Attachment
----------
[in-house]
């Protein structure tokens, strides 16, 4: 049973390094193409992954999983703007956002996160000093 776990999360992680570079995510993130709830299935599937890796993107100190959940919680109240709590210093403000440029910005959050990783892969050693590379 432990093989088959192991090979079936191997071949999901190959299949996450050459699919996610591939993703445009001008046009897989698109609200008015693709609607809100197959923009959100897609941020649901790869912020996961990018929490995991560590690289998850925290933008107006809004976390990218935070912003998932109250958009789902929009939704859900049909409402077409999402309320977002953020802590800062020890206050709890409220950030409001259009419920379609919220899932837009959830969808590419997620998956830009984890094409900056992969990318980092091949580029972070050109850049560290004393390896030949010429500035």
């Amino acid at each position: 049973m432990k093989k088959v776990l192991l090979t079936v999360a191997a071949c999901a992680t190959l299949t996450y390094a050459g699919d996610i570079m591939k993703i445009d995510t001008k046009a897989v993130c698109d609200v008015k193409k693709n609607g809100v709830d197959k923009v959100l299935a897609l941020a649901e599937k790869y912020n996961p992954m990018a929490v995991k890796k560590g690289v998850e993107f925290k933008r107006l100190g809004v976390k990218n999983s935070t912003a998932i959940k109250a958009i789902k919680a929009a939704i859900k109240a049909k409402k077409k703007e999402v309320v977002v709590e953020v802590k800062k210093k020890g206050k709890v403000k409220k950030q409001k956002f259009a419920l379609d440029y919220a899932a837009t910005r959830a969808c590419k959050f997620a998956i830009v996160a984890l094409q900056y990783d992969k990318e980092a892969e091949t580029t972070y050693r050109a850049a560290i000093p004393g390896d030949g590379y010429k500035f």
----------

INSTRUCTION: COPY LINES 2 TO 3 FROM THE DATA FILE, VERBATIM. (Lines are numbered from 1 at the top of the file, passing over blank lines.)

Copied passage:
């Protein structure tokens, strides 16, 4: 049973390094193409992954999983703007956002996160000093 776990999360992680570079995510993130709830299935599937890796993107100190959940919680109240709590210093403000440029910005959050990783892969050693590379 432990093989088959192991090979079936191997071949999901190959299949996450050459699919996610591939993703445009001008046009897989698109609200008015693709609607809100197959923009959100897609941020649901790869912020996961990018929490995991560590690289998850925290933008107006809004976390990218935070912003998932109250958009789902929009939704859900049909409402077409999402309320977002953020802590800062020890206050709890409220950030409001259009419920379609919220899932837009959830969808590419997620998956830009984890094409900056992969990318980092091949580029972070050109850049560290004393390896030949010429500035």
């Amino acid at each position: 049973m432990k093989k088959v776990l192991l090979t079936v999360a191997a071949c999901a992680t190959l299949t996450y390094a050459g699919d996610i570079m591939k993703i445009d995510t001008k046009a897989v993130c698109d609200v008015k193409k693709n609607g809100v709830d197959k923009v959100l299935a897609l941020a649901e599937k790869y912020n996961p992954m990018a929490v995991k890796k560590g690289v998850e993107f925290k933008r107006l100190g809004v976390k990218n999983s935070t912003a998932i959940k109250a958009i789902k919680a929009a939704i859900k109240a049909k409402k077409k703007e999402v309320v977002v709590e953020v802590k800062k210093k020890g206050k709890v403000k409220k950030q409001k956002f259009a419920l379609d440029y919220a899932a837009t910005r959830a969808c590419k959050f997620a998956i830009v996160a984890l094409q900056y990783d992969k990318e980092a892969e091949t580029t972070y050693r050109a850049a560290i000093p004393g390896d030949g590379y010429k500035f």